A high level explanation of the legal divorce separation process
Your end goal after you or your partner make the decision to divorce or separate, is to reach an agreement together and consider making it official.
Couples that end up in court are there because, for whatever reason, they’ve been unable to reach an agreement together, and one of them has asked the court for a judge to make a decision for them.
Let’s say you and your partner have kids together and you can’t reach an agreement about their care arrangements. You would normally be required to attend mediation first to try and reach an agreement before either of you can ask the court for a judge to make a decision.
If you go to mediation and can’t agree, or mediation isn’t appropriate for whatever reason, or you or your partner refuse to participate, then you can ask the court for a judge to make a decision for you without going through mediation, which they will do in the form of a parenting court order.
In very broad general terms, to get the court involved you both have to prepare paperwork that sets out what you want as a final parenting outcome, and gives evidence justifying your desired outcome. This paperwork is submitted to the court, and you and your partner then have to attend a court hearing, where a judge may make court orders that are intended to help steer you in the direction of a decision about your children’s care arrangements.
Often the court will require you, your partner and your children (and potentially any other significant person in your children’s lives) to meet for an interview with a child expert (a court-appointed family consultant). The child expert will provide a written report with recommendations regarding your children’s care.
Many parents use this report to reach an agreement together without having to go to trial and have a judge make a decision for them.
For those parents who are unable to agree, the judge will consider the expert’s report, together with evidence from each parent, and make a decision that leads to a parenting court order.
Let’s say you and your partner can’t agree about the split of your finances. Before asking the court to make a decision for you, you have to exchange your financial documents.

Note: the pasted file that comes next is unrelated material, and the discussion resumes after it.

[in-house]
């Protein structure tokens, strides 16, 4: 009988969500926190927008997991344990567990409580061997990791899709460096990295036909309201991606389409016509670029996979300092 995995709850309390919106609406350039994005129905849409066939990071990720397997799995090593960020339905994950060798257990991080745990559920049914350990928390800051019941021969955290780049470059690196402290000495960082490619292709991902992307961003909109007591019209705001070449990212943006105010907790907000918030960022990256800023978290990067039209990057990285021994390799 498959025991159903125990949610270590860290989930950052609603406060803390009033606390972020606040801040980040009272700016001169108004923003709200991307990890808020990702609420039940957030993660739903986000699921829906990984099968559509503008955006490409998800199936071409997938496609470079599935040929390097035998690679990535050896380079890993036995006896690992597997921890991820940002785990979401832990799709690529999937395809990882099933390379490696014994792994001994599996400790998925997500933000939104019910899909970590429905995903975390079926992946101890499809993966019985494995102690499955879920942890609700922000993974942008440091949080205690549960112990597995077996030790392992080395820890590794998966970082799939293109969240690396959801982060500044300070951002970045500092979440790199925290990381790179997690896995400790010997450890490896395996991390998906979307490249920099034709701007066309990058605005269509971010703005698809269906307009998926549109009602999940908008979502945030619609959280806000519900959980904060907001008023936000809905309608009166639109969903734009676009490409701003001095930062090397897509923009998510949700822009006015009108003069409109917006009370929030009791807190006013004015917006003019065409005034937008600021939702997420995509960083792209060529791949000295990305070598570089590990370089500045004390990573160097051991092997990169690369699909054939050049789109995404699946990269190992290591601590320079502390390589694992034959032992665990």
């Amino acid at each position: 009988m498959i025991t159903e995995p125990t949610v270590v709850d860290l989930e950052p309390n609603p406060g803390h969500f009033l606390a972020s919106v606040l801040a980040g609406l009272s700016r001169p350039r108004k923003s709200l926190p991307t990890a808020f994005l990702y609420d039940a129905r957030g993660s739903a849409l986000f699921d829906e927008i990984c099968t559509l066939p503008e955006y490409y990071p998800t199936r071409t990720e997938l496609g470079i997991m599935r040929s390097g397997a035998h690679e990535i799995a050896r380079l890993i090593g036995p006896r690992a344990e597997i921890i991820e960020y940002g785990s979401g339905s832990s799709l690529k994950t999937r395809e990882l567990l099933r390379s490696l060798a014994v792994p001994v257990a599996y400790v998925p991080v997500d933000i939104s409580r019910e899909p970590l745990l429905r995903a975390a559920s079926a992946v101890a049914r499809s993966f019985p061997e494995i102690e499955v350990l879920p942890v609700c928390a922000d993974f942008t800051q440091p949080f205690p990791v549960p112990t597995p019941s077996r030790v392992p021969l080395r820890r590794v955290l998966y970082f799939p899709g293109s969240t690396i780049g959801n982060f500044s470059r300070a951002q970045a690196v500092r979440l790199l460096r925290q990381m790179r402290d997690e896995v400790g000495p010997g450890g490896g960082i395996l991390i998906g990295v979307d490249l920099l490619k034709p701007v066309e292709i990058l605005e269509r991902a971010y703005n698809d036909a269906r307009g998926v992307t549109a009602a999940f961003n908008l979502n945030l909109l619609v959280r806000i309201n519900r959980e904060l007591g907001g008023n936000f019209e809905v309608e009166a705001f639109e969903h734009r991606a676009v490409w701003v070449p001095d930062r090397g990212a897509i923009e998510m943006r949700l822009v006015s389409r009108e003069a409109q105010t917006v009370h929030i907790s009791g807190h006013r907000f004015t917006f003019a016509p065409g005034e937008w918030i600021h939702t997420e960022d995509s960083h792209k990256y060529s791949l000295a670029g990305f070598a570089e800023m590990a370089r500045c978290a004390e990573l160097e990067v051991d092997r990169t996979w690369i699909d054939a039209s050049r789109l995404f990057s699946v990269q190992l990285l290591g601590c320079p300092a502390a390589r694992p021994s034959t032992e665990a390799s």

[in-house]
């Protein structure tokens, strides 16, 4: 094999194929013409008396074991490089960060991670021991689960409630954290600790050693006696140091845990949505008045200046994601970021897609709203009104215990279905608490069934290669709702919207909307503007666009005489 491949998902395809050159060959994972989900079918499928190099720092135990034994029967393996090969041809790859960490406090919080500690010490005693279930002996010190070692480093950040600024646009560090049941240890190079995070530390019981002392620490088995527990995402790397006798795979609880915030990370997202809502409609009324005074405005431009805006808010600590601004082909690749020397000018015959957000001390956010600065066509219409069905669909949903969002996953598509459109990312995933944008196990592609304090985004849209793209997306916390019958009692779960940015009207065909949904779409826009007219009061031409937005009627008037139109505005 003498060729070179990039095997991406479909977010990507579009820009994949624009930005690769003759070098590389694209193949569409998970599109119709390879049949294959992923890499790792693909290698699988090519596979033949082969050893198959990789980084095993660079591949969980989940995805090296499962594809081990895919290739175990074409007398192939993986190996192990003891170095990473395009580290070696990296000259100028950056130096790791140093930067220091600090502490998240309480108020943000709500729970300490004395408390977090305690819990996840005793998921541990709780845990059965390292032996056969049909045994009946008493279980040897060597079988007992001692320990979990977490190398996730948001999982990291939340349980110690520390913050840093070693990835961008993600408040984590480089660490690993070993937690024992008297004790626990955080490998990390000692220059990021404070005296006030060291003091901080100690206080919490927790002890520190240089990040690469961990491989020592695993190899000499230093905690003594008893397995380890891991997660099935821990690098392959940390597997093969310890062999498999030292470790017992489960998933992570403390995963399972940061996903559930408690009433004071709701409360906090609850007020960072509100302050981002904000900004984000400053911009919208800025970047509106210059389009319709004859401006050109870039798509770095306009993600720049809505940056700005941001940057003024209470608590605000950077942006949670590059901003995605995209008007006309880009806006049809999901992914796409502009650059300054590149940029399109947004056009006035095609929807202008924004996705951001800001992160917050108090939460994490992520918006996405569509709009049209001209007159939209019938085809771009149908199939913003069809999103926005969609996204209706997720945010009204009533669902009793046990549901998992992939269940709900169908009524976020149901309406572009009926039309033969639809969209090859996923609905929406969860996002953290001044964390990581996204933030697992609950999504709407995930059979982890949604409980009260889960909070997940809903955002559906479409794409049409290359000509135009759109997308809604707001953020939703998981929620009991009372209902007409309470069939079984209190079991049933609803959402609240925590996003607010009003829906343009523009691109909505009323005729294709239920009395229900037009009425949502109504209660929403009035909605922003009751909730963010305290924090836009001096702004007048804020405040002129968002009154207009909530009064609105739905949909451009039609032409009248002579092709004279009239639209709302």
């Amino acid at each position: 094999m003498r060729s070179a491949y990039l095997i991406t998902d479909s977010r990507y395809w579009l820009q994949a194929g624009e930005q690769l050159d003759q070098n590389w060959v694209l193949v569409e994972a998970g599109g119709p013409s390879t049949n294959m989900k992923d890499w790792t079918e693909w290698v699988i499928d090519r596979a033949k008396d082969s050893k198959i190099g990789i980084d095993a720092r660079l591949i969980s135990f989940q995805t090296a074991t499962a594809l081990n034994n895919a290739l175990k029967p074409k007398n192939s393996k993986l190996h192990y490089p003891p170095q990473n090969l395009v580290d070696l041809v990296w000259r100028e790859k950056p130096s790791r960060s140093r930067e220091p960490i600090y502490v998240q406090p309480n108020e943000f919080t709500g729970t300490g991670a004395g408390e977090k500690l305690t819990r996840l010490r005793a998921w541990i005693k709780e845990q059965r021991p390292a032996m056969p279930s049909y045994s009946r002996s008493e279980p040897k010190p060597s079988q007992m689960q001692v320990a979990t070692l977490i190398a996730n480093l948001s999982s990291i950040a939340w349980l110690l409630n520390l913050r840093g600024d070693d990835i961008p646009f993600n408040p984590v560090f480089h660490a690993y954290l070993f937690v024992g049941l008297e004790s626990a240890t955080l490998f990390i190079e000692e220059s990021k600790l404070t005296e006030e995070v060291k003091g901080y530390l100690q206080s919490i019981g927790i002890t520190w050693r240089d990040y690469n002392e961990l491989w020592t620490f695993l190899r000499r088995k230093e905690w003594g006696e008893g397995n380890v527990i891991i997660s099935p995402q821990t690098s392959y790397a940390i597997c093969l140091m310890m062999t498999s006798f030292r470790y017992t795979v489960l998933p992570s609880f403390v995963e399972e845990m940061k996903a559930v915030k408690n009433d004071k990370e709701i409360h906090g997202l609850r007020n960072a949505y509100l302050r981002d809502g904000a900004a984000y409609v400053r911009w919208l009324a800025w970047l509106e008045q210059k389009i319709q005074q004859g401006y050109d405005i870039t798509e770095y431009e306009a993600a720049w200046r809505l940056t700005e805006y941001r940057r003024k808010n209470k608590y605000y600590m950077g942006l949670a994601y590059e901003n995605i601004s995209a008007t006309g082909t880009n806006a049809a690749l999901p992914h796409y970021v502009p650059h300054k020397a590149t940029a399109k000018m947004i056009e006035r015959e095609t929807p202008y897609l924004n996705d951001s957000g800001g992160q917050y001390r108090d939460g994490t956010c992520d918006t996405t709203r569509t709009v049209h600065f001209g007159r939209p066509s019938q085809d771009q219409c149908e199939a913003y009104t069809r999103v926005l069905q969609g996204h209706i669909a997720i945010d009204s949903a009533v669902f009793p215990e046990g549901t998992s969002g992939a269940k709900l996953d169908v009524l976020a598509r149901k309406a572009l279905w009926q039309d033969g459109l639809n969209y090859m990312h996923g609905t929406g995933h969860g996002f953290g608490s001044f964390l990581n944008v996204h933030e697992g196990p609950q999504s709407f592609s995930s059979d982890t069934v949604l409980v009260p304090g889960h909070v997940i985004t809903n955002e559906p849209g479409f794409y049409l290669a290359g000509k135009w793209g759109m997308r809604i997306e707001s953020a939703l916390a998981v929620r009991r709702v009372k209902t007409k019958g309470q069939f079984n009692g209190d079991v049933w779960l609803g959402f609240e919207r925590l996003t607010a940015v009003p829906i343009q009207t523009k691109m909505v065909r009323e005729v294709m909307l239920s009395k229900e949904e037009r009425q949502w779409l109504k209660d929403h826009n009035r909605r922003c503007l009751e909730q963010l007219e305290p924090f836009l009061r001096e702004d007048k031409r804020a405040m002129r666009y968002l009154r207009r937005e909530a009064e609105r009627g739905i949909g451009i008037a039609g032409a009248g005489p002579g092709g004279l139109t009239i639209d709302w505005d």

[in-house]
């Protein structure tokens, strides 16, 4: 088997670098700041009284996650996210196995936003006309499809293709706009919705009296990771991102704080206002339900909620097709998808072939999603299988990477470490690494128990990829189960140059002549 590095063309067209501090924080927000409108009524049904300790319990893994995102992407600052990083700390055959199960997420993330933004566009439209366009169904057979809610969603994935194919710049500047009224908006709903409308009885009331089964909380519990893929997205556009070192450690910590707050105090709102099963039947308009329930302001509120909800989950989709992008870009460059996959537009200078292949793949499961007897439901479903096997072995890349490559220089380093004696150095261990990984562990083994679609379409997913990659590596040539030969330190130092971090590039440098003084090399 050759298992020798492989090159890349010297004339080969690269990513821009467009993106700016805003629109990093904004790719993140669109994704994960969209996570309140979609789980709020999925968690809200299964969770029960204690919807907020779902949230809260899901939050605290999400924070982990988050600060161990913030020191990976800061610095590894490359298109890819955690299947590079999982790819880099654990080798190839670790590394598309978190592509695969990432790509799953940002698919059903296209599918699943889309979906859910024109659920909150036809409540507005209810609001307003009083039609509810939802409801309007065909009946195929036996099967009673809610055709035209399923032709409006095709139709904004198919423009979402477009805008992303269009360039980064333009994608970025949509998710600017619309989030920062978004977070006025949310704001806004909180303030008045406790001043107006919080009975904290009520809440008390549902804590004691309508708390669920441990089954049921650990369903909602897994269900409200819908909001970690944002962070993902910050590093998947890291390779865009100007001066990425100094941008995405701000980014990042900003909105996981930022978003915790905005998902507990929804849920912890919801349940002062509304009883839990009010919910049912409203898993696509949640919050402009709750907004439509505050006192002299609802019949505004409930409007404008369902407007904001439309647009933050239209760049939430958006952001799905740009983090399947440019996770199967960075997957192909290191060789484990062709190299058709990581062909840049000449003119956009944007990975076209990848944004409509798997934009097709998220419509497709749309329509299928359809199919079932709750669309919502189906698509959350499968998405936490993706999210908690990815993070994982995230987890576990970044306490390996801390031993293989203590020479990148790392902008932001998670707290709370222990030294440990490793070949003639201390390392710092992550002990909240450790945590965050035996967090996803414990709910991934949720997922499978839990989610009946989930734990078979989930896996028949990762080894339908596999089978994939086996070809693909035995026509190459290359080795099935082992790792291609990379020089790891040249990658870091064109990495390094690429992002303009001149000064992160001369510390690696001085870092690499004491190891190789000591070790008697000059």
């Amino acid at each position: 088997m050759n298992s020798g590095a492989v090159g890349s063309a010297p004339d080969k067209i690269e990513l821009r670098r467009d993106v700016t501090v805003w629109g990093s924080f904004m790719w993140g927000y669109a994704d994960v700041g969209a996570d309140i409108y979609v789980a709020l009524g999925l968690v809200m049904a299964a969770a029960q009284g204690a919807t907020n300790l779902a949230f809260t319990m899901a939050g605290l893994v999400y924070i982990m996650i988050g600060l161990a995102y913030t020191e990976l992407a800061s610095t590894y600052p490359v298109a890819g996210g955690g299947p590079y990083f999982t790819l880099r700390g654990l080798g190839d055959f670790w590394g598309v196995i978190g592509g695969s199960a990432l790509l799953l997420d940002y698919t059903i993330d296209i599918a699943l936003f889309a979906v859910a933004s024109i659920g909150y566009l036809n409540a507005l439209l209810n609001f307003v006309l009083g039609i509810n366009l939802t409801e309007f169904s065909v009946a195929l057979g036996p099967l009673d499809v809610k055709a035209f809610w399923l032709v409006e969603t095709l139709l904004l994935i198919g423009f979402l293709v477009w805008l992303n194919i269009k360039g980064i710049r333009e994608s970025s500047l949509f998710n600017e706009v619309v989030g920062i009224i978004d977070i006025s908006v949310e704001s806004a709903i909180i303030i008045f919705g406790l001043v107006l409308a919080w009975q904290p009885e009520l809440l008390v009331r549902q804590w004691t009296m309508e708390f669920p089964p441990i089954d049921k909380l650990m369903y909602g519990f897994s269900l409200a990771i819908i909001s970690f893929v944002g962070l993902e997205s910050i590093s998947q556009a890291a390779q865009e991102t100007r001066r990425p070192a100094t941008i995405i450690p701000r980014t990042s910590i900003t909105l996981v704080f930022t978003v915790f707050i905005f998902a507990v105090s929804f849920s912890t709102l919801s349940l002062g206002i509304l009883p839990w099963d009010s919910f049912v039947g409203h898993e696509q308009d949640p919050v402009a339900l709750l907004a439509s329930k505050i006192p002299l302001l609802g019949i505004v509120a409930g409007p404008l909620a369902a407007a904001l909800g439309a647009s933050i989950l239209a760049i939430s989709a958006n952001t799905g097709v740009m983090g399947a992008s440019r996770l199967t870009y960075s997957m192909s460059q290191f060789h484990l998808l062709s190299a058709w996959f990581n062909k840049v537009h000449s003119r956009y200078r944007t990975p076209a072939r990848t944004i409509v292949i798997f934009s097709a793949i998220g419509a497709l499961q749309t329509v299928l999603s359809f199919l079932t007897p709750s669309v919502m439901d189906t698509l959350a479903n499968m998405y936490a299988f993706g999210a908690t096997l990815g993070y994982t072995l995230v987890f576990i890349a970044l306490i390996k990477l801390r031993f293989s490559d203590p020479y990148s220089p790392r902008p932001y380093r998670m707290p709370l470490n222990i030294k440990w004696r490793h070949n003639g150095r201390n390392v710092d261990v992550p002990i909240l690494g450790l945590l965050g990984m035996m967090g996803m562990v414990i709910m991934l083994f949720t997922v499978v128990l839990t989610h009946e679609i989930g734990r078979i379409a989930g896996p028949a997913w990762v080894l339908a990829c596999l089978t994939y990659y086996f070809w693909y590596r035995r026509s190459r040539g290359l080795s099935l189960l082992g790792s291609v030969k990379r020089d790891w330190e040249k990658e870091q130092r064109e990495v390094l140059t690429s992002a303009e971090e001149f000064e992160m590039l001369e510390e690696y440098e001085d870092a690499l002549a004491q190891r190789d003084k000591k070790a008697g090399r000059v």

Before starting the court proceedings, ‘all genuine efforts to resolve the matter [must] have failed’.
Similar to parenting disagreements, in order to get the court involved, you and your partner have to prepare paperwork that sets out what you want as a financial split, and provides evidence justifying your outcome. This paperwork is submitted to the court.
You and your partner then have to attend a court hearing date, where a judge makes orders intended to steer you in the direction of a decision being made about an appropriate financial split.
The court may order that you and your partner attend a financial mediation. Where this financial mediation is to occur before a registrar (being a lawyer of the court), it is called a conciliation conference.
According to the Federal Circuit Court’s 2017–18 Annual Report, 36 percent of the registrar-facilitated conciliation conferences settled—meaning 36 percent of those separating couples who had initially asked for a judge to make a decision for them—managed to reach an agreement about their financial split at their conference.
If you don’t reach an agreement at the financial mediation, usually you have to return before a judge who’ll make orders listing your matter for trial in twelve-plus months’ time.
The good news is that only about 25% of couples actually end up proceeding to trial before a judge, who then makes a decision for them about their financial split or parenting.
Bearing in mind that 75% of couples therefore end up reaching a separation agreement between themselves when they’re in the court system, it makes sense to try and resolve your dispute outside of the court system. Imagine all the money you could save in legal fees!
Getting initial legal advice can give you a reality check and help you manage your own expectations about what an appropriate outcome looks like according to the law. You can then use this reality check to help reach an agreement with your partner, avoiding court and minimising fees.